Rangers’ once-lethal power play suddenly getting outworked

RALEIGH, NC — The power play is the source of the Rangers’ offensive identity. That is so in the good times and that is true in the bad times.

Game 2 of their second-round playoff series against the Hurricanes on Friday night, a 2-0 loss, qualifies as one of the bad times. That’s because, locked in a scoreless contest late in the second period, the Blueshirts had their shot. Well, let’s say they had their chance. Well, really not that, either.

Because after having accomplished nothing on two man-advantages in the first period against an aggressive Carolina penalty kill, the Blueshirts were awarded a four-minute power play when Brady Skjei drew Alexis Lafreniere’s blood on a high stick.

So here came the marquee unit.

And there went the game.

Because it wasn’t so much that the Rangers did not score and it even wasn’t so much that they yielded a two-on-one shorthanded goal to Brendan Smith, of all people, at 15:54 of the second period off a feed from Sebastien Aho, for a 1-0 Carolina lead.

Come to think of it, that was pretty important, given that the Rangers’ overall scoreless streak reached 116:05 in this series after this empty-net abetted defeat that sent the series to the Garden for Game 3 on Sunday afternoon, with the good guys in a familiar two-game hole.

Artemi Panarin reacts during the Rangers' Game 2 loss to the Hurricanes.
Artemi Panarin reacts during the Rangers’ Game 2 loss to the Hurricanes.
Charles Wenzelberg/New York Post

Regardless of the marquee power on any power play, the ability to outwork the opposing penalty kill unit is paramount. It’s about the ability to get position in front and to get bodies to the inside. It is about the ability to retrieve pucks and keep sequences alive.

The Rangers were unable to do that in this one. Not only did they go 0-for-4 in 7:38 of work, but also the feared power-play unit was able to generate just three attempts and two shots on Antti Raanta. The Blueshirts were under constant stress while forced to go back and start again multiple times. They did not generate a single power-play scoring chance, according to Natural Stat Trick.

This was reminiscent of Game 3 of the first round in Pittsburgh when, tied 4-4 after erasing a 4-1 deficit, the Rangers failed on three power plays bridging the second and third periods before losing 7-4.

Now, as then, the Blueshirts’ greatest strength became a weakness at the most inopportune time.

“I’m seeing a great penalty kill putting a lot of pressure on them and we didn’t find the inside guy very often in the slot as the bumper guy,” said coach Gerard Gallant, who was otherwise pleased with his team’s performance. “They put on a lot of pressure and we didn’t adjust to it quick enough.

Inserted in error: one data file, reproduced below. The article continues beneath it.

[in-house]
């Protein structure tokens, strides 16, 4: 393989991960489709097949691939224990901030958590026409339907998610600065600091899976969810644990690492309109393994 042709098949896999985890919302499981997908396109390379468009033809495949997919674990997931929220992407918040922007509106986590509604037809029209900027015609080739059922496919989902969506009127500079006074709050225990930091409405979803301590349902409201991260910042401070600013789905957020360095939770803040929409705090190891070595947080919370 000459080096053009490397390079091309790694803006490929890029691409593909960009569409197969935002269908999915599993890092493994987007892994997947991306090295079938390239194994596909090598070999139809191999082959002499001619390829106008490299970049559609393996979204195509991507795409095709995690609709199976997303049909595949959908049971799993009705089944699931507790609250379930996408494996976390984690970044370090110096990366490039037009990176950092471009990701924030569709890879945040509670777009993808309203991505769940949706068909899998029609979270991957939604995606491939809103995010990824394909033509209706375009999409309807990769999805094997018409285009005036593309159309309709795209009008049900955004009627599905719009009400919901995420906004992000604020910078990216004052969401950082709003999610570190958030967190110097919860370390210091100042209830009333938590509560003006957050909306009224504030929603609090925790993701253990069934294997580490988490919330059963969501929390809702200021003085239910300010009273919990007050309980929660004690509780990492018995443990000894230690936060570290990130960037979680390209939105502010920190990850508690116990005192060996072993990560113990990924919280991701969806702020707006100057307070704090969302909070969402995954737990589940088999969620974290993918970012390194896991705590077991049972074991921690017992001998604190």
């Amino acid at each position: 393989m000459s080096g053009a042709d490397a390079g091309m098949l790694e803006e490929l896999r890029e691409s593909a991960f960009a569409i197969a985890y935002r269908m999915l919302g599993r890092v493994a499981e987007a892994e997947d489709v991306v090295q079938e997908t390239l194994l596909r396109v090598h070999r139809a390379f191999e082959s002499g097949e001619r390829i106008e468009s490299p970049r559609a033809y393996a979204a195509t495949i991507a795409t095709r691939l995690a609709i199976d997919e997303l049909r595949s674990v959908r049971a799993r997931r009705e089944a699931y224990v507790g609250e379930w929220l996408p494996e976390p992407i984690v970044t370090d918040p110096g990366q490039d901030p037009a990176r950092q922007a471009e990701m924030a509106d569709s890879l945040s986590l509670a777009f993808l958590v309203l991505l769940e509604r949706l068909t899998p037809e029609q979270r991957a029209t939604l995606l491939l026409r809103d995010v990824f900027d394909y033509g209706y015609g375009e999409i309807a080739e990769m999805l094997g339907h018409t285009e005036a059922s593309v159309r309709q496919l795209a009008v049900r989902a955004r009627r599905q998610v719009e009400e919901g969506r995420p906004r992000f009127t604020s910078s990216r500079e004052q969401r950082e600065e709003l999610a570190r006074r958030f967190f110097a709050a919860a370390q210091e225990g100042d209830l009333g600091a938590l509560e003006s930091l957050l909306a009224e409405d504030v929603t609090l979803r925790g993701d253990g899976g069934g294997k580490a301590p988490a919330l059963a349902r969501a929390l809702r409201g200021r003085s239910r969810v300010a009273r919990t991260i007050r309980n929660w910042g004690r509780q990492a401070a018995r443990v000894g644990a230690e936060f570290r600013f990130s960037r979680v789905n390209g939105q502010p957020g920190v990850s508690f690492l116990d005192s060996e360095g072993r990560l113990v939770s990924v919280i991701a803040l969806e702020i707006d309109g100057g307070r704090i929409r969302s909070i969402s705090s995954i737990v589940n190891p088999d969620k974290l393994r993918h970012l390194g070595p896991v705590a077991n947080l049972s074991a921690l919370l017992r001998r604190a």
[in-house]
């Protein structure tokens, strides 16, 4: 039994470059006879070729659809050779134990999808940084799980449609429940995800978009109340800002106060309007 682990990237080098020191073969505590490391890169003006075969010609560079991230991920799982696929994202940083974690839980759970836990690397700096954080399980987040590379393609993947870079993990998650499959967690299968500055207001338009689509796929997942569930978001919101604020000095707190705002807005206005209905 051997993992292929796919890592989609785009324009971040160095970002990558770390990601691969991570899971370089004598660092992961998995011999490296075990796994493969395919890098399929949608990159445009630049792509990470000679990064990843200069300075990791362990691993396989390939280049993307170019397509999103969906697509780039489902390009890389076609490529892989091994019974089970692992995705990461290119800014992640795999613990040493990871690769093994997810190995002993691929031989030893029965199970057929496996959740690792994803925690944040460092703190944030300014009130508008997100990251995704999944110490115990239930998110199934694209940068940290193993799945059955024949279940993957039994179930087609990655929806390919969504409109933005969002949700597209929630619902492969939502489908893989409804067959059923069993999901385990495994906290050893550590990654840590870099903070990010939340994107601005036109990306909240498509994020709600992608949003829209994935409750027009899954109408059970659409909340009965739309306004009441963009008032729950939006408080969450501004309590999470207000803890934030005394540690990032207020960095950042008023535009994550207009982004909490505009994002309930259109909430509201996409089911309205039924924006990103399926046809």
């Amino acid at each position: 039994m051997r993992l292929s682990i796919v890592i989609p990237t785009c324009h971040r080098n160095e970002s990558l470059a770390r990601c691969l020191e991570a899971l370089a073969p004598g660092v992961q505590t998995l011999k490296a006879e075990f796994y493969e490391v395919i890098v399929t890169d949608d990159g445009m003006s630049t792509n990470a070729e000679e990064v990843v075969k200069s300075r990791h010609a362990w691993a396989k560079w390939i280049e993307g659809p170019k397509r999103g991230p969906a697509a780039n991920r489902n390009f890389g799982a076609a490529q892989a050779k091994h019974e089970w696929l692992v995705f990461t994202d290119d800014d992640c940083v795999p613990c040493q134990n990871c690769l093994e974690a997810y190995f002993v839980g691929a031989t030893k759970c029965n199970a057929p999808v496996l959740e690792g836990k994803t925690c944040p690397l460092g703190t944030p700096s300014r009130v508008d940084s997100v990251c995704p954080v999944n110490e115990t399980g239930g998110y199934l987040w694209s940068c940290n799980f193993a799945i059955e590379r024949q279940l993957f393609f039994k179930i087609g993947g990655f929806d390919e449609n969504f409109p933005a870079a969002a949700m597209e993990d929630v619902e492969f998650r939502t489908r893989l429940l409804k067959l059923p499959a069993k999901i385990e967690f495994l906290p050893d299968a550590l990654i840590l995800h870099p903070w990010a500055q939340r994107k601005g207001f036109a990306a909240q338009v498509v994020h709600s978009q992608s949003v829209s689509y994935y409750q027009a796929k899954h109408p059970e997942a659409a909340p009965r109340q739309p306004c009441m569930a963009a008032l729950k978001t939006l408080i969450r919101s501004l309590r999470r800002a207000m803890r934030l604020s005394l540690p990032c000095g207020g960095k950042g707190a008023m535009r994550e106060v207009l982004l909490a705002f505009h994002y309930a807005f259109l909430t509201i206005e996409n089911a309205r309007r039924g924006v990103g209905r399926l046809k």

“We’ve got to compete a little harder, I think.”

Artemi Panarin has a shot saved during the Rangers' Game 2 loss to the Hurricanes.
Artemi Panarin has a shot saved during the Rangers’ Game 2 loss to the Hurricanes.
Charles Wenzelberg/New York Post

The Rangers came in and for the most part have stood level with the division champs, who entered the series as clearcut favorites. The Blueshirts have for the most part blunted the Hurricanes’ relentless forecheck and ground game, but they have been stifled at the other end by the club that surrendered the fewest goals in the NHL. The Pittsburgh series featured scads of open ice and scoring chances, with goals going in by the bushel. This one has been a tight-space series with scores — 2-1 in overtime and 2-0 — harkening back to the trap era.

Chris Kreider had a dreadful game. Mika Zibanejad battled, but was unable to generate. Artemi Panarin, who talked before the game about how he had adopted a risk-averse approach to the playoffs, tried to do more with the puck in open spaces than he had in Game 1, but couldn’t create. Adam Fox was closely monitored. Ryan Strome was defended well.

The Rangers generated so little that Gallant juggled his combinations late in the second, breaking up the Kid Line so he could flip Alexis Lafreniere with Andrew Copp and get Lafreniere into the top six. Lafreniere battled, but the line changes, under which Frank Vatrano also was replaced by Kaapo Kakko on the right with Kreider and Zibanejad, yielded nothing.

You might say that it is unfair that the Rangers will come out of these first two games with nothing and are just one home loss away from being shoved to the precipice. The Blueshirts defended well enough that Igor Shesterkin was never under undue pressure. On those shifts in which they were pinned in their own end, the Blueshirts defended the middle. They played strong playoff hokey.

But they could not finish the deal because the marquee guys on their marquee power play could not even generate the opportunity to finish.

The Rangers were not necessarily outplayed or outworked by the Hurricanes. You cannot say the same for their power play.


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